I've read my share of introductions and forewords over the years, but in the last few months have been a bit more intimately involved with them, as it were. First off there was the matter of being the subject of an introduction, which was odd, to say the least (still can't get used to seeing myself referred to as 'Roden'). Hard on the heels of that came the writing of my first introduction, for Peter Bell's collection The Light of the World, due out later this year from Ex Occidente Press. Now I'm set to write another one, for Simon Kurt Unsworth's first collection, Black Dogs and Lost Places, due out in September from Ghostwriter Publications. I'm looking forward to the new assignment, and to Simon's collection, which I'm sure will be the first of many.
Not much to report on the Northwest Passages front, except that everything appears to be ticking along, and now it's a lot of hurry up and wait (I expect). I've had a few writers express a willingness to provide a cover blurb for the book, and here's the first one, from World Fantasy Award-winner Zoran Zivkovic, who writes 'Barbara Roden's first collection was a voyage of fascinating discoveries for me. I thoroughly enjoyed every story in it, every new territory. She is indeed a master storyteller.' And here's a snippet from the introduction, by Michael Dirda: 'Northwest Passages is Barbara Roden’s first collection, all but one of the stories having been written during the last three or four years. Yet, as I’ve emphasized, the collection avoids even the least hint of sameyness. One looks forward to each successive story with eagerness, never quite sure what to expect. Yet they all fit unobtrusively together as ten facets of a single and singularly elegant imagination.'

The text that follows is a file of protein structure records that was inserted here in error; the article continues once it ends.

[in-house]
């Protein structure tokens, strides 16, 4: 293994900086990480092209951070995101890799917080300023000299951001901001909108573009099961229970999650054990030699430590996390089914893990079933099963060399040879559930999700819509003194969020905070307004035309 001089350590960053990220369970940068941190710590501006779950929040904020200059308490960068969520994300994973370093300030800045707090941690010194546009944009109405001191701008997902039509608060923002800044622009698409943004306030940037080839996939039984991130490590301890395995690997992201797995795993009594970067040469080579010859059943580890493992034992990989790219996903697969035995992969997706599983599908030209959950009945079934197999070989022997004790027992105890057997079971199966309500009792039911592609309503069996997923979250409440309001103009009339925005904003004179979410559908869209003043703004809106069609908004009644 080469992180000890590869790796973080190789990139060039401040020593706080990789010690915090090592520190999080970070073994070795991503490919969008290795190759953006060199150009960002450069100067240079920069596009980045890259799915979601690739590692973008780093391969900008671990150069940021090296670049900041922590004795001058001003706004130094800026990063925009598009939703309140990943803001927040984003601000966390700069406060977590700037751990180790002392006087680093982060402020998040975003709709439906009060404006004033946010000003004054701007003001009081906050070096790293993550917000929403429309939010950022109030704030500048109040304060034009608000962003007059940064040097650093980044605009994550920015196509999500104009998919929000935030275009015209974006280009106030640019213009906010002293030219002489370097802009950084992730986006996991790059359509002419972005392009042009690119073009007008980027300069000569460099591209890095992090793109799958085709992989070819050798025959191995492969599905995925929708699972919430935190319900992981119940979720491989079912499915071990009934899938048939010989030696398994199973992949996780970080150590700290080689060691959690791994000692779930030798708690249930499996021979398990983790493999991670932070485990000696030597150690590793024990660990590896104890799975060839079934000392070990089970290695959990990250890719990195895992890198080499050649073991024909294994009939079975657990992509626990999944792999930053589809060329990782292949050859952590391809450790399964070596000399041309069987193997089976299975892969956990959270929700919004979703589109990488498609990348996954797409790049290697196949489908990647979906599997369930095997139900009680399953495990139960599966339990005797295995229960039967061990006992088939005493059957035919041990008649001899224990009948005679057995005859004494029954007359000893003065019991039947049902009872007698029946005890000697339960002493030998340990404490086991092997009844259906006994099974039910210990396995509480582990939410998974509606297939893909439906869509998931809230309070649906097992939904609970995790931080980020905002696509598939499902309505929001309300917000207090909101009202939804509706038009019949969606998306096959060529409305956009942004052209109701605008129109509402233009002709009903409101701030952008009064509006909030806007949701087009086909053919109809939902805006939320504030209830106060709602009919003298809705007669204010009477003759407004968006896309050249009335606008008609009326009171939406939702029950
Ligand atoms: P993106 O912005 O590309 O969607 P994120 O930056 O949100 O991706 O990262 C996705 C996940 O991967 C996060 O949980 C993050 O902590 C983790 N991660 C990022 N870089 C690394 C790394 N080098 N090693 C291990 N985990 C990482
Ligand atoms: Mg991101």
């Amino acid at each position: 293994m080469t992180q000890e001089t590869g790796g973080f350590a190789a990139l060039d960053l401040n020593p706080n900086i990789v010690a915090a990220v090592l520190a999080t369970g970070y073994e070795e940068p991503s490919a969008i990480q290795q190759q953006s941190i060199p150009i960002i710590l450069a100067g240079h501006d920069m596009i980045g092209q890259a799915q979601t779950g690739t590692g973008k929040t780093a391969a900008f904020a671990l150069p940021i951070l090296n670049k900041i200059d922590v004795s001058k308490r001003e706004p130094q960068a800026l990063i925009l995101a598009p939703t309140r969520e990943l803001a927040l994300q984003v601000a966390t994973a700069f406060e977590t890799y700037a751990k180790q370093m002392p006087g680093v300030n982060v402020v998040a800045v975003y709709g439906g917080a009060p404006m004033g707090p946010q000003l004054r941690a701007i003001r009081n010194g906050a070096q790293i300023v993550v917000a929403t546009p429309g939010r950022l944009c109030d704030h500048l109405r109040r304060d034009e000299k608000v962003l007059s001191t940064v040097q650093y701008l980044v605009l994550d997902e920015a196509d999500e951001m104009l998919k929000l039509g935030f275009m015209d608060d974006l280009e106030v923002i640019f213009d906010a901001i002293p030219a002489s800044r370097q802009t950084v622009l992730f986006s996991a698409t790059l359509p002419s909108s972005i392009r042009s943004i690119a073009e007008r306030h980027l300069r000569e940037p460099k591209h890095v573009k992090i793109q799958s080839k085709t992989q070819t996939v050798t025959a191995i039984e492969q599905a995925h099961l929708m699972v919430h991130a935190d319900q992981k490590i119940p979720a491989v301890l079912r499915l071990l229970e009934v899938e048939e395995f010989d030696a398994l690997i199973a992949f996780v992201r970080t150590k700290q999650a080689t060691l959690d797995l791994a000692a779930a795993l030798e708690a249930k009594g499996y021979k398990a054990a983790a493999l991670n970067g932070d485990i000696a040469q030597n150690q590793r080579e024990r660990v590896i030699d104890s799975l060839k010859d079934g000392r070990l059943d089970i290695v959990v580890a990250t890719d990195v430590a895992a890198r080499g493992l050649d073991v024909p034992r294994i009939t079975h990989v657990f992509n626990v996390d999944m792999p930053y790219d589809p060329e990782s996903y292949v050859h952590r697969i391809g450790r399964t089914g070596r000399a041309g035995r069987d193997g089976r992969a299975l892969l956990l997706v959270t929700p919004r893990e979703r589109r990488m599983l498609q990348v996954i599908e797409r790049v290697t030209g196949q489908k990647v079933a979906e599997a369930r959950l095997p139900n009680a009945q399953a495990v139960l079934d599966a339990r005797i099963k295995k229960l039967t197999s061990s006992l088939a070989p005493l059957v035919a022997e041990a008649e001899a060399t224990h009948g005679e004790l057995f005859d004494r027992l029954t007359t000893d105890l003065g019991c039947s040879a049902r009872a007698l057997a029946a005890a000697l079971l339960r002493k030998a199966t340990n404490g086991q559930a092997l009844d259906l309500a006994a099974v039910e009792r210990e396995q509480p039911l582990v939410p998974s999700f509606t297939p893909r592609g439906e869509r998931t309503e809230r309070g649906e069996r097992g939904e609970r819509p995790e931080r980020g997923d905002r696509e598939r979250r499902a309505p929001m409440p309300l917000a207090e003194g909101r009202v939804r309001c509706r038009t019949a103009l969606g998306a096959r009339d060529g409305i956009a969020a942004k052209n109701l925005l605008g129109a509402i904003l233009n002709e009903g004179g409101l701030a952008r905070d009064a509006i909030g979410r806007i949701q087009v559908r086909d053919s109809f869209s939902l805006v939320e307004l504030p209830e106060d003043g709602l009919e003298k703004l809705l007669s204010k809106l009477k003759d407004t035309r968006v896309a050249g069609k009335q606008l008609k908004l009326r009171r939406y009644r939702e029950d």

A note about the pictures: the top one, showing the road through the trees, was taken many years ago on the road up to one of the two cabins I describe in my story 'Northwest Passage'. The other one, probably taken at around the same time (c. 1980), shows the cabin in which, in the story, the two boys are living. Known as 'the Bowes cabin' (after the prospector who built it sometime around the Second World War), it's where we generally stayed on our trips to the area: no electricity, no heat (beyond what the fireplace and wood stove provided), and only cold running water piped out of a nearby spring, it was basic living at its most, well, basic. And yes, that's a skull on the wall, to the right of the door and the small window.